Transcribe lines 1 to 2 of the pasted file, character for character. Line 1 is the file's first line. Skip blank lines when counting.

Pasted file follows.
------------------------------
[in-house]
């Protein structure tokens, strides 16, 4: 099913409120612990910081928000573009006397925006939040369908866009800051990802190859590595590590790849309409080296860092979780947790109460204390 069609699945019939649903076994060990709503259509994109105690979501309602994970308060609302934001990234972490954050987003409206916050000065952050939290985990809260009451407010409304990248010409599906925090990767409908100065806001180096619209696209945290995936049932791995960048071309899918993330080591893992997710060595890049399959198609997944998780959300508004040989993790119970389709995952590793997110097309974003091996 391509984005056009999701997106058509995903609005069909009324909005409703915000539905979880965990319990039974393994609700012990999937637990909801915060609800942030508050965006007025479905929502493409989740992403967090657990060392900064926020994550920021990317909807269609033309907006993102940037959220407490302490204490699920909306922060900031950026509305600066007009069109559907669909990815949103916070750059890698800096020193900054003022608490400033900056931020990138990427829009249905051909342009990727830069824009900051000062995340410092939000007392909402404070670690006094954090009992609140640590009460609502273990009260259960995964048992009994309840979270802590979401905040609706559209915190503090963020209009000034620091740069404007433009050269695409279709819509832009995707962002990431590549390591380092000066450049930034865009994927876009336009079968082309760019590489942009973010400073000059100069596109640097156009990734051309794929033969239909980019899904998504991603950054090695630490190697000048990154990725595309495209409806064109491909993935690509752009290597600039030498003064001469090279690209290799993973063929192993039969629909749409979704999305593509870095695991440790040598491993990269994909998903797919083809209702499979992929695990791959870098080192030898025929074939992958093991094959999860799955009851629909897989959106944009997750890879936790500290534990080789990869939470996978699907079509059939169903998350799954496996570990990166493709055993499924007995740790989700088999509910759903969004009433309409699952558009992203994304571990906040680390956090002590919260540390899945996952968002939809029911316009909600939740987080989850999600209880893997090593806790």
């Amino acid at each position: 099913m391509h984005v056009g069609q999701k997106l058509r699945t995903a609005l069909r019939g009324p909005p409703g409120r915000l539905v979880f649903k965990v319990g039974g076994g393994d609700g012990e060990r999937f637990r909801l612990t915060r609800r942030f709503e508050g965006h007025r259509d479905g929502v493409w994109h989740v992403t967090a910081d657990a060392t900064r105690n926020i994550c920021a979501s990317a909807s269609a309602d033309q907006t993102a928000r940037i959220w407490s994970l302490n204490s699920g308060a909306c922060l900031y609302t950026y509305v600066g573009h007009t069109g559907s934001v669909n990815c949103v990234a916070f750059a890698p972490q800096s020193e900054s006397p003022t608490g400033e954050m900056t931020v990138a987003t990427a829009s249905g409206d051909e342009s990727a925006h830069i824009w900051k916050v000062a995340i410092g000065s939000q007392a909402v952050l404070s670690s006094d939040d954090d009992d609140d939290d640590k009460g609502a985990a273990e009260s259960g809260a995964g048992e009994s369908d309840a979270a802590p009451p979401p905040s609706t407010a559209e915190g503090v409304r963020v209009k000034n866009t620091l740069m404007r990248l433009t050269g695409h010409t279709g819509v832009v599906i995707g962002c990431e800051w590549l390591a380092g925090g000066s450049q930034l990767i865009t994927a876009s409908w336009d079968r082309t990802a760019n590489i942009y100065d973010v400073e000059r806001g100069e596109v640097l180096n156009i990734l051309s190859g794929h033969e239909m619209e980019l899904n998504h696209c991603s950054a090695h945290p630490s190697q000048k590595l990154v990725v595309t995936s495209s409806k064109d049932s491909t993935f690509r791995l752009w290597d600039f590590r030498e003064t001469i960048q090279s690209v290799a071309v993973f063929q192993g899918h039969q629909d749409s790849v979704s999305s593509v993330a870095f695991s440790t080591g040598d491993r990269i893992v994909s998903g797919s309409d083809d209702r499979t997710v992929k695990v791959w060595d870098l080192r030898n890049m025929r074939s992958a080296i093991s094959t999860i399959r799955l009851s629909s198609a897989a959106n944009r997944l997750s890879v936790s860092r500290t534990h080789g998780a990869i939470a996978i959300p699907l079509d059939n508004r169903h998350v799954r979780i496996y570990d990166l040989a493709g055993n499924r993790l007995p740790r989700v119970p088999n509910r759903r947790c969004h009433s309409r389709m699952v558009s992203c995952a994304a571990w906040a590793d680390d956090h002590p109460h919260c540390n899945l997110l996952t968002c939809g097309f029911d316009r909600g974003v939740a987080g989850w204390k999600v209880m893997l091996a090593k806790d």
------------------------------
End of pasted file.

[in-house]
């Protein structure tokens, strides 16, 4: 099913409120612990910081928000573009006397925006939040369908866009800051990802190859590595590590790849309409080296860092979780947790109460204390 069609699945019939649903076994060990709503259509994109105690979501309602994970308060609302934001990234972490954050987003409206916050000065952050939290985990809260009451407010409304990248010409599906925090990767409908100065806001180096619209696209945290995936049932791995960048071309899918993330080591893992997710060595890049399959198609997944998780959300508004040989993790119970389709995952590793997110097309974003091996 391509984005056009999701997106058509995903609005069909009324909005409703915000539905979880965990319990039974393994609700012990999937637990909801915060609800942030508050965006007025479905929502493409989740992403967090657990060392900064926020994550920021990317909807269609033309907006993102940037959220407490302490204490699920909306922060900031950026509305600066007009069109559907669909990815949103916070750059890698800096020193900054003022608490400033900056931020990138990427829009249905051909342009990727830069824009900051000062995340410092939000007392909402404070670690006094954090009992609140640590009460609502273990009260259960995964048992009994309840979270802590979401905040609706559209915190503090963020209009000034620091740069404007433009050269695409279709819509832009995707962002990431590549390591380092000066450049930034865009994927876009336009079968082309760019590489942009973010400073000059100069596109640097156009990734051309794929033969239909980019899904998504991603950054090695630490190697000048990154990725595309495209409806064109491909993935690509752009290597600039030498003064001469090279690209290799993973063929192993039969629909749409979704999305593509870095695991440790040598491993990269994909998903797919083809209702499979992929695990791959870098080192030898025929074939992958093991094959999860799955009851629909897989959106944009997750890879936790500290534990080789990869939470996978699907079509059939169903998350799954496996570990990166493709055993499924007995740790989700088999509910759903969004009433309409699952558009992203994304571990906040680390956090002590919260540390899945996952968002939809029911316009909600939740987080989850999600209880893997090593806790």